Housewife Is Pushing Tough Initiative : Unlikely Activist Takes Up Anti-Abortion Banner
Susan Sassone once picketed an abortion clinic, but she doesn’t think of herself as an activist.
“I’m basically a housewife,” the Fountain Valley mother said shyly as some of her seven children, dressed alike in brown plaid parochial-school jumpers, trooped through the living room after school last Friday.
Although Sassone prefers anonymity, documents published last week in Sacramento may change that.
On Tuesday, Sassone, 44, received permission from Secretary of State March Fong Eu to begin gathering petitions to put an anti-abortion initiative on the 1986 ballot. Sassone was listed as the sole proponent of the constitutional amendment that would prohibit all state-funded abortions.
If she meets a Jan. 23 deadline, the initiative could be on the ballot for the June, 1986, primary; if she returns petitions by Feb. 21, it could qualify for the November, 1986, ballot.
Sassone’s proposition is the second anti-abortion measure to be circulated in the last two months. It is a simply worded measure that says, in part, “No public money shall be spent directly or indirectly for the killing of innocent human individuals from fertilization until natural death.”
That language would prohibit state-funded abortions in cases of rape, incest or--some critics of Sassone’s initiative insist--even in the event of a pregnancy that endangers the life of the mother.
Further, Caren Daniels-Meade, press secretary for Eu, said the Sassone initiative is much broader than an anti-abortion measure. “Although it’s being called an anti-abortion initiative, it obviously covers other issues, such as pulling the plug,” she said. “They’re not just talking about babies.”
But Sassone and her husband, Santa Ana attorney Robert Sassone, say their initiative is aimed at protecting babies. “We’re basically trying to stop the killing of innocent human life in California, the butchering of the babies,” Susan Sassone said.
And Robert Sassone denied that the initiative would force a woman to continue a life-threatening pregnancy. The initiative’s language would permit termination of an ectopic pregnancy--the development of the fertilized ovum outside the uterus--or surgery on a cancerous uterus, he said. “It’s not an abortion unless it’s with the intent of killing,” he said.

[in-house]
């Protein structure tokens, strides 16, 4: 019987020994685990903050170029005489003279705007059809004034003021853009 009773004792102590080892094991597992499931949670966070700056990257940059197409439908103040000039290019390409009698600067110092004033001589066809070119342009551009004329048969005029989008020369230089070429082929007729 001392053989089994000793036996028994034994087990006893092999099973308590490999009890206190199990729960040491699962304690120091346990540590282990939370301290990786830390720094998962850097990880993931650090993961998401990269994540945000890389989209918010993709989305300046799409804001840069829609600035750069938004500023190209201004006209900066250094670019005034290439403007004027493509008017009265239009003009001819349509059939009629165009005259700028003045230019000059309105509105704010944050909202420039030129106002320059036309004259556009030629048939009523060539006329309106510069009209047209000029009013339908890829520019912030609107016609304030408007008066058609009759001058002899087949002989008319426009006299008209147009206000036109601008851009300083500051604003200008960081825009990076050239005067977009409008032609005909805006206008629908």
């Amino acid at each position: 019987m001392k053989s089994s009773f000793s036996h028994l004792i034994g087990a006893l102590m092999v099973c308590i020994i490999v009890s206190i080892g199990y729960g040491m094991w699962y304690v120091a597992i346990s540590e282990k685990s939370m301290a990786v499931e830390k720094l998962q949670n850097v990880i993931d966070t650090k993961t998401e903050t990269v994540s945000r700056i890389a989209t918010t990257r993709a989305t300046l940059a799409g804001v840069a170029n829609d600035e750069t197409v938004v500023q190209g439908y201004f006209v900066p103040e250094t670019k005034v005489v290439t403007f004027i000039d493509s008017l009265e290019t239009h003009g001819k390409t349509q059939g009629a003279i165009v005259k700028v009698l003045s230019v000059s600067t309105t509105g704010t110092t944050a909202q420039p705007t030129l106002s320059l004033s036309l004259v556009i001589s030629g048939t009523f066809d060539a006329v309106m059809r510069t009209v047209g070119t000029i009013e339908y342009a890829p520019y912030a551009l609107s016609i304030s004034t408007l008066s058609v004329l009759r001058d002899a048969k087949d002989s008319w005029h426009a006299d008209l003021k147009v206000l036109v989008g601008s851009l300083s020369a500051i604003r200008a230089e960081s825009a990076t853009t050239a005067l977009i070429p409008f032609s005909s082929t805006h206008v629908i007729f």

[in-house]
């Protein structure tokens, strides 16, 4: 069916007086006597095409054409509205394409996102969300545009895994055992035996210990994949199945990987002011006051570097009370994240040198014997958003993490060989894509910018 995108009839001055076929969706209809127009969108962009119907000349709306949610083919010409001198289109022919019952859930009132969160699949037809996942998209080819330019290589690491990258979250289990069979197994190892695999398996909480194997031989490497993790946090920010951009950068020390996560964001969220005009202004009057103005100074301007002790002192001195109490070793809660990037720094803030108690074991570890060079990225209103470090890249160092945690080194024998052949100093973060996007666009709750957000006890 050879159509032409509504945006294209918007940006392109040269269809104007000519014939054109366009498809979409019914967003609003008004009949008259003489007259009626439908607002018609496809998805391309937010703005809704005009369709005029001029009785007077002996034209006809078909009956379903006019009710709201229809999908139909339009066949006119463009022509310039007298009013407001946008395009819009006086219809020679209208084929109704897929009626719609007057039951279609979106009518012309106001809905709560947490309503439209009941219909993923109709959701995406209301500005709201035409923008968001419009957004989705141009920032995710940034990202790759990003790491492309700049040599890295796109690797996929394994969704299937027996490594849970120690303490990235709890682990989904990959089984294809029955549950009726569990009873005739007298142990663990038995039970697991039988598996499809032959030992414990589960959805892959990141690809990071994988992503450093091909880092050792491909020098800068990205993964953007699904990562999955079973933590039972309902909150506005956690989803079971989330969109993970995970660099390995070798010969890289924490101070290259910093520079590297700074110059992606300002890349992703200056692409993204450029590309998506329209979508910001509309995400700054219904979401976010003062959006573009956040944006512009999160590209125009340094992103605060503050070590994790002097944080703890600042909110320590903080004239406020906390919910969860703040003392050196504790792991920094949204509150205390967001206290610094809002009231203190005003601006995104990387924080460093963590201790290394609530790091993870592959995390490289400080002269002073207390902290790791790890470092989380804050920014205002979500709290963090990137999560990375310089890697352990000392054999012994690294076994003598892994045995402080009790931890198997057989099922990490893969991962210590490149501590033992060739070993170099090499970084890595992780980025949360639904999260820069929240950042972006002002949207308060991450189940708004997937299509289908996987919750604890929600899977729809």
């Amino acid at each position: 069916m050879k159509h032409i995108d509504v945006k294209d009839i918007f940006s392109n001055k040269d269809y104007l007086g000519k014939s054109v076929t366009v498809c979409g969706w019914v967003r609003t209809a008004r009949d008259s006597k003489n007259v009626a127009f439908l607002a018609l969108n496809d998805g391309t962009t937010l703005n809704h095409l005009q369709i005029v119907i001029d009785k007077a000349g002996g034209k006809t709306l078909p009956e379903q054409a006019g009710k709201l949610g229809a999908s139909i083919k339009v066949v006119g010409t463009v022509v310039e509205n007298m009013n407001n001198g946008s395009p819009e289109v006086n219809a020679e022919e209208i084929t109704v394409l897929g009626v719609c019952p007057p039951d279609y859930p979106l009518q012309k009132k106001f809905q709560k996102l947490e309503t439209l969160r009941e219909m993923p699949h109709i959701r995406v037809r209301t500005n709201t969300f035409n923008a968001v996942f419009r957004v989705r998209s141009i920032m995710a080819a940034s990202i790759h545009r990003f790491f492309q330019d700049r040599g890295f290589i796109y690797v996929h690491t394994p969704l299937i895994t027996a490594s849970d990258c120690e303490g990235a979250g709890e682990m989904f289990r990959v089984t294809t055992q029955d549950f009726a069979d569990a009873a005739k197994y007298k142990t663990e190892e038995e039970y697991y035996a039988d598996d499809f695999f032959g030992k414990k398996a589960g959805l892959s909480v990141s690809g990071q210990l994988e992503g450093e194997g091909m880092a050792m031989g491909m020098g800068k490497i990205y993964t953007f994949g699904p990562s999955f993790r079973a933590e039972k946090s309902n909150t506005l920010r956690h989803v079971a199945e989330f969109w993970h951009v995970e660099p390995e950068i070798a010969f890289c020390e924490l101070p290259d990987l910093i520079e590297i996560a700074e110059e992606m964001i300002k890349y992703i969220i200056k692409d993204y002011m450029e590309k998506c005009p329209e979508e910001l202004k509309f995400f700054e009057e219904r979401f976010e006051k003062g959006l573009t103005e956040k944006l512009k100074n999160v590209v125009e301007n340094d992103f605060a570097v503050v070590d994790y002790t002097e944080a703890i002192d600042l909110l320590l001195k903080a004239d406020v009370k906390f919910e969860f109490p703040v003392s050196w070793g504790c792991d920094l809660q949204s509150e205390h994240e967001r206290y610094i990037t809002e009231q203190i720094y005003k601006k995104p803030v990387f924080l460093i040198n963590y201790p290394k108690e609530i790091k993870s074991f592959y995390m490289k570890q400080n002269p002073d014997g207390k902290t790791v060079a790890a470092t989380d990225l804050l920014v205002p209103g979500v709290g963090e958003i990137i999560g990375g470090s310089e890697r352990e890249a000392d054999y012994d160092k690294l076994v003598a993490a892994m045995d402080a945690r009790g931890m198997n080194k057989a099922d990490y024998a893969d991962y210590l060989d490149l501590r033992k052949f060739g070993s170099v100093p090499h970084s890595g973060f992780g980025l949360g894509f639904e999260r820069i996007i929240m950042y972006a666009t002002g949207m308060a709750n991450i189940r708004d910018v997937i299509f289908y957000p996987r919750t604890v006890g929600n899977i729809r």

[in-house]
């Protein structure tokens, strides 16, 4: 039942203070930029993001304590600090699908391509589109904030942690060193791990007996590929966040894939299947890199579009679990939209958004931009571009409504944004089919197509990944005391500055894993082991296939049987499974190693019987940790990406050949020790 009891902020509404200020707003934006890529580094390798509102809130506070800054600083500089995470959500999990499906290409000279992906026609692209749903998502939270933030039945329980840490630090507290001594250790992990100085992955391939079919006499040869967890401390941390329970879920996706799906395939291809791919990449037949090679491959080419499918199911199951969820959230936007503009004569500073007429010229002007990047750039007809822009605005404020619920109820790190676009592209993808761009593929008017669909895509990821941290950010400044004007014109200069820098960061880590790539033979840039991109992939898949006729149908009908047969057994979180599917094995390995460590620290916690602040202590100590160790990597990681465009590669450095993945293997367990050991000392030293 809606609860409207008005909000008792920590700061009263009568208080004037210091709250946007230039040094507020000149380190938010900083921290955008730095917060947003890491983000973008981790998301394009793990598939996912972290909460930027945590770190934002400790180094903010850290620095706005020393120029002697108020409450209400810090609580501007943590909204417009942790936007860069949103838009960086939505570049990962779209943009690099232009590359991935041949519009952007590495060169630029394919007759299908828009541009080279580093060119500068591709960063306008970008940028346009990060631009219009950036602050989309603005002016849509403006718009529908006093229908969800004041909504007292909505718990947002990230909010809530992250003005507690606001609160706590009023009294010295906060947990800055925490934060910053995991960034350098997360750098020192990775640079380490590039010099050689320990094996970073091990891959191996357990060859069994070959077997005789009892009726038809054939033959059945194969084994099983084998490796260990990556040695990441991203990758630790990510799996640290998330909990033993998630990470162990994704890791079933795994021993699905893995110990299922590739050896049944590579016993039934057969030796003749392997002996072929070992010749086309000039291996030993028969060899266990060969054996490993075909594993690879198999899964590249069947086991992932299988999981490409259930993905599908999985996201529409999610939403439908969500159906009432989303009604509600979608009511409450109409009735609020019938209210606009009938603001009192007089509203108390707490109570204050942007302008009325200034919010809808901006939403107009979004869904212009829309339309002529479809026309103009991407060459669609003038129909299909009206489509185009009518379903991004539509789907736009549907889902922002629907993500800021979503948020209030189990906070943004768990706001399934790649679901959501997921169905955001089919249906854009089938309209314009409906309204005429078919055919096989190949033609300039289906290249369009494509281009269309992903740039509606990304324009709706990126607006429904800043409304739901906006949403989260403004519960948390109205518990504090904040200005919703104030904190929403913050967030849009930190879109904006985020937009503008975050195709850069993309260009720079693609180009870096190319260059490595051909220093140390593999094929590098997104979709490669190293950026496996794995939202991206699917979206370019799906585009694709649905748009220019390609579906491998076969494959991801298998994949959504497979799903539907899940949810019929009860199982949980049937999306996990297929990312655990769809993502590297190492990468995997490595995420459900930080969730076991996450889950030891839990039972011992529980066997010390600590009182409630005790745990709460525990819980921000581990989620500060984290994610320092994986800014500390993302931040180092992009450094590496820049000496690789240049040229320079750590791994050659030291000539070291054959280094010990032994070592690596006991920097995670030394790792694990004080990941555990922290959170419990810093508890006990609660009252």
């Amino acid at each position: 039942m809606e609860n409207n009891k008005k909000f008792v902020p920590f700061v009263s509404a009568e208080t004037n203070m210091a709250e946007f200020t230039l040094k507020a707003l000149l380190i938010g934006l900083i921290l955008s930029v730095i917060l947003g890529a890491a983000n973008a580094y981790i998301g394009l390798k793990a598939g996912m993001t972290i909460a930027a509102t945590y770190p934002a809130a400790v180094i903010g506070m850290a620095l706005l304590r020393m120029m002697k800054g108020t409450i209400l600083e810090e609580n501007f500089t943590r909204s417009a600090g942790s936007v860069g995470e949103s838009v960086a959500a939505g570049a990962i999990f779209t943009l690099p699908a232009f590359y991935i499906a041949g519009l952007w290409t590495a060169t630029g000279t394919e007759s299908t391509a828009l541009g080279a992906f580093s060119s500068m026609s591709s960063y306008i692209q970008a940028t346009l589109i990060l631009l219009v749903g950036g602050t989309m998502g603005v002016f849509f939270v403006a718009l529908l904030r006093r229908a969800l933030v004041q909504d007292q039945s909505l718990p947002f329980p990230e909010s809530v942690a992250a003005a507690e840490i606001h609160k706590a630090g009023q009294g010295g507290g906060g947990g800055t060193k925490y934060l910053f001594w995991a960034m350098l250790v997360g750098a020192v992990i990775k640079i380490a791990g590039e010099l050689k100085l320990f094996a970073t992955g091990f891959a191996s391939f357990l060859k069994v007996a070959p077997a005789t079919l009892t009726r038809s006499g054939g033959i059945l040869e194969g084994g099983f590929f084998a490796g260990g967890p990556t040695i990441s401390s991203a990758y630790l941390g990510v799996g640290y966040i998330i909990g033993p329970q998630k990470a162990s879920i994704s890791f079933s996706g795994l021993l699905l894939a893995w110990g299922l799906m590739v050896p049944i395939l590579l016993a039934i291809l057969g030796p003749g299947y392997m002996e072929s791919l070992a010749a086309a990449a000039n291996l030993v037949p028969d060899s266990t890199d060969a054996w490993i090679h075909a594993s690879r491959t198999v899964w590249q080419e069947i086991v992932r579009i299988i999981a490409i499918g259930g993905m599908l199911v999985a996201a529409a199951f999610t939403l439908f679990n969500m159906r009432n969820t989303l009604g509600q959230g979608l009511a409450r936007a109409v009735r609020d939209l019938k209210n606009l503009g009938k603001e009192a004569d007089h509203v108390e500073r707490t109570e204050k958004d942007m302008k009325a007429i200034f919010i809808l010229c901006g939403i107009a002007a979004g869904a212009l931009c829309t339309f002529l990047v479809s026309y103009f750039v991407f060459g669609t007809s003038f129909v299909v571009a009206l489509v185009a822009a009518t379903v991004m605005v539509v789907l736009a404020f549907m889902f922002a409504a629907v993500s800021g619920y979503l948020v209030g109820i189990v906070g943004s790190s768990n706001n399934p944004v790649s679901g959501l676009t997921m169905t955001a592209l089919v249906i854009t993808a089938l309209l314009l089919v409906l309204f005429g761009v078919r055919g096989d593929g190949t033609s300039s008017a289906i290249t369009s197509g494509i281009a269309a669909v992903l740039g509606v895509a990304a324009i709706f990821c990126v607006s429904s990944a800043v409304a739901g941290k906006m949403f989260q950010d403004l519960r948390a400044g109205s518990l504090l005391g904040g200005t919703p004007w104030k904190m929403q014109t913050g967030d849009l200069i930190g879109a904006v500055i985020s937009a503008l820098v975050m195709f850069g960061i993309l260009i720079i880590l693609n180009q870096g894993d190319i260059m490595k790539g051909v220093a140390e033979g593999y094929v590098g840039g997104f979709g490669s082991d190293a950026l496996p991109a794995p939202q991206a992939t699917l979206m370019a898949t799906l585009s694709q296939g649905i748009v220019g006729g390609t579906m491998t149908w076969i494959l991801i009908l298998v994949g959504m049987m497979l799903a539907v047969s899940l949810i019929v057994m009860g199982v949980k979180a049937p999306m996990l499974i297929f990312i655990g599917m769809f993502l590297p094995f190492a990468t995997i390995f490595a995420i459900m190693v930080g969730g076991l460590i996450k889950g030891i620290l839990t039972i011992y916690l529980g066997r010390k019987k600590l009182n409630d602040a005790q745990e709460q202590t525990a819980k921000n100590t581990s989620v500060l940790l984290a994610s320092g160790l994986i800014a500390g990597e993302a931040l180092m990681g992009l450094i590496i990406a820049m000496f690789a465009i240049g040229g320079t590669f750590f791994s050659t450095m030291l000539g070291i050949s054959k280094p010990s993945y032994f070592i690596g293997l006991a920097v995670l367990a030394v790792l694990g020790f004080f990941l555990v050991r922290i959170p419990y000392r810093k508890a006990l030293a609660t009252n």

Robert Sassone added that, unlike the other anti-abortion initiative now circulating, his and his wife’s protects all fetuses, including fetuses created by fertilization outside the uterus. The other initiative “would allow experimentation on an in-vitro fetus,” he said.
The other initiative is being circulated by the Sacramento-based Children’s Fund and is aimed at the June, 1986, ballot. That measure--which has been endorsed by 47 state legislators, including 10 from Orange County--bars all state-funded abortions except when the pregnancy endangers a woman’s life.
Renate Penney, one of that initiative’s two proponents, called the Sassone measure “naive” for seeking to outlaw abortions when a woman’s life is in danger.
The Sassones could have difficulty gaining signatures, Penney said, because “with so many petitions in circulation already, I think what they’re going to run up against is people saying, ‘I’ve already signed it.’ ”
The Sassones disagree. “We won’t have any trouble getting signatures,” Robert Sassone said. Those who have signed the first petition will be so strongly opposed to abortion that they will quickly sign another, more stringent one, he said.
Susan Sassone said they do not expect to have to campaign hard for their initiative other than make an occasional radio appearance or maybe “do some picketing,” she said.
She serves on the board of a Sacramento-based anti-abortion group, the American Life League, and that group has agreed to mail 130,000 petitions to churches and right-to-life groups around the state, the Sassones said. Volunteers will gather the required 630,136 signatures, Robert Sassone said.
Susan Sassone said she is confident that many Californians share her views on abortion. “As a mother, I know what a baby is like,” she said. “And I know unborn babies feel pain.”